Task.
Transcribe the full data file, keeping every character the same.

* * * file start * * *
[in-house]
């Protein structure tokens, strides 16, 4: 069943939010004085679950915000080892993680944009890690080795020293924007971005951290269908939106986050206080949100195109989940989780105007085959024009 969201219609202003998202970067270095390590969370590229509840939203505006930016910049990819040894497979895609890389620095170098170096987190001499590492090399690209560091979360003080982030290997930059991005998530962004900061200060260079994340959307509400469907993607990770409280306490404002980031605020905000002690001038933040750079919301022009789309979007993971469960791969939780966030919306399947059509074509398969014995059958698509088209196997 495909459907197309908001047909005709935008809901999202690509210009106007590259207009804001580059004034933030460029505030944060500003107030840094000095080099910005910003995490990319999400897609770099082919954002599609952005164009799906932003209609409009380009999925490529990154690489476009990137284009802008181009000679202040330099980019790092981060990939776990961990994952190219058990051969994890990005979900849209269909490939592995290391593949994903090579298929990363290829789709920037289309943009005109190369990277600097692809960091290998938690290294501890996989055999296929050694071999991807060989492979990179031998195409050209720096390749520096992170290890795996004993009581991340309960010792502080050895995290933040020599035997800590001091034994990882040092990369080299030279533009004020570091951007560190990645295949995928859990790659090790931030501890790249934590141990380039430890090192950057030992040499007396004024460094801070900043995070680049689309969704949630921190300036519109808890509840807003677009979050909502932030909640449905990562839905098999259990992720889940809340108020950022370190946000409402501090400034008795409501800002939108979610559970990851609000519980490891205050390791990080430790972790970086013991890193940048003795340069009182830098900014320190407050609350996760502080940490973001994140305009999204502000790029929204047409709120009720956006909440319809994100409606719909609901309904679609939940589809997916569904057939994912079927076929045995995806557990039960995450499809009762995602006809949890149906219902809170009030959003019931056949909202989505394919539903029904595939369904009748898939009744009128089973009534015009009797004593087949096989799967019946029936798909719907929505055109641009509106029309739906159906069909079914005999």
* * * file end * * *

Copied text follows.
[in-house]
């Protein structure tokens, strides 16, 4: 069943939010004085679950915000080892993680944009890690080795020293924007971005951290269908939106986050206080949100195109989940989780105007085959024009 969201219609202003998202970067270095390590969370590229509840939203505006930016910049990819040894497979895609890389620095170098170096987190001499590492090399690209560091979360003080982030290997930059991005998530962004900061200060260079994340959307509400469907993607990770409280306490404002980031605020905000002690001038933040750079919301022009789309979007993971469960791969939780966030919306399947059509074509398969014995059958698509088209196997 495909459907197309908001047909005709935008809901999202690509210009106007590259207009804001580059004034933030460029505030944060500003107030840094000095080099910005910003995490990319999400897609770099082919954002599609952005164009799906932003209609409009380009999925490529990154690489476009990137284009802008181009000679202040330099980019790092981060990939776990961990994952190219058990051969994890990005979900849209269909490939592995290391593949994903090579298929990363290829789709920037289309943009005109190369990277600097692809960091290998938690290294501890996989055999296929050694071999991807060989492979990179031998195409050209720096390749520096992170290890795996004993009581991340309960010792502080050895995290933040020599035997800590001091034994990882040092990369080299030279533009004020570091951007560190990645295949995928859990790659090790931030501890790249934590141990380039430890090192950057030992040499007396004024460094801070900043995070680049689309969704949630921190300036519109808890509840807003677009979050909502932030909640449905990562839905098999259990992720889940809340108020950022370190946000409402501090400034008795409501800002939108979610559970990851609000519980490891205050390791990080430790972790970086013991890193940048003795340069009182830098900014320190407050609350996760502080940490973001994140305009999204502000790029929204047409709120009720956006909440319809994100409606719909609901309904679609939940589809997916569904057939994912079927076929045995995806557990039960995450499809009762995602006809949890149906219902809170009030959003019931056949909202989505394919539903029904595939369904009748898939009744009128089973009534015009009797004593087949096989799967019946029936798909719907929505055109641009509106029309739906159906069909079914005999």